by Scott London
Over the past year, I led a fascinating research project for the Harwood Institute on a group of changemakers we call “public innovators.” We looked at who they are, how they do their work, and why they are one of the keys to bringing about the change we need in America’s communities.
Public innovators are stewards of change in the community. They are not quite civic leaders, not quite community organizers, and not quite social entrepreneurs, but something of all three. Their work is aimed at engaging people, catalyzing conversations, articulating questions and common concerns, and aligning people, organizations, and resources to achieve real impact.
Sometimes they are leaders in the formal sense — city managers, school superintendents, chamber of commerce directors — but just as often they are people whose only credential is a passion for change. They may be neighborhood activists, church leaders, nonprofit directors, schoolteachers, or simply concerned citizens.
What sets their work apart is that they are not just committed to advancing the common good but to serving as agents of meaningful change and lasting impact. They act as a kind of leavening agent in the community that helps to mobilize people from engagement to action on pressing issues.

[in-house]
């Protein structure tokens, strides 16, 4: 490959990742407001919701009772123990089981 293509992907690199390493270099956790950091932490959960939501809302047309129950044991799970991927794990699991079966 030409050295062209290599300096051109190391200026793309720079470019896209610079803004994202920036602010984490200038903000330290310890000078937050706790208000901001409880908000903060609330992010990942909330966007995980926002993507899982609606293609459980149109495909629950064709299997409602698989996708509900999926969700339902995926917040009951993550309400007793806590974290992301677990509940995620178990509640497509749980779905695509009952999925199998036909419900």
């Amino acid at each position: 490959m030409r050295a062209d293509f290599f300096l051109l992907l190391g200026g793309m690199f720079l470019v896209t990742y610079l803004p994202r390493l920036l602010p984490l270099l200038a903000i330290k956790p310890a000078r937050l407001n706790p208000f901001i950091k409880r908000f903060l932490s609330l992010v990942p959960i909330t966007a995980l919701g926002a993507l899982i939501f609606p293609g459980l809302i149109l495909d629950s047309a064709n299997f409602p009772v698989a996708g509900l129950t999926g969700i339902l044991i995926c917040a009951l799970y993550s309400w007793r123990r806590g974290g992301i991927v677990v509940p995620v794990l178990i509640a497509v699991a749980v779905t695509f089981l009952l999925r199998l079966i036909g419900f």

My report on the study, just released, is called Public Innovators: Forces For Social Change and Civic Renewal. It looks at how public innovators see themselves and their work, how they think about change, what drives them to take on intractable problems, how they mobilize people and generate impact, and what keeps them going in the face of inevitable frustrations and setbacks.
One of the most significant findings was that the public innovators in our study made no distinction between the community and the people of which it is made up. If there is something wrong with the community, they told us, the remedy always has to involve people. It’s not enough to make structural changes or implement new systems in the community, in other words. At its core, the work they do is aimed at building relationships and developing people. It is about helping individuals grow, cultivating new capacities, and learning together.
They stressed again and again that change and renewal in the community is meaningless unless it is rooted in some deeper and more fundamental change in the human condition. For this reason, their work focuses not just on making change in the community — important as that may be — but on the deeper work of elevating and transforming people.
The report goes into further depth, describing ten remarkable individuals who are making change happen in ten communities across the country — exemplary changemakers who are defining a new kind of civic activism for our times. Please read the report, share it with others, and let us know how the ideas resonate. Download a copy of it at the Harwood Institute’s website here.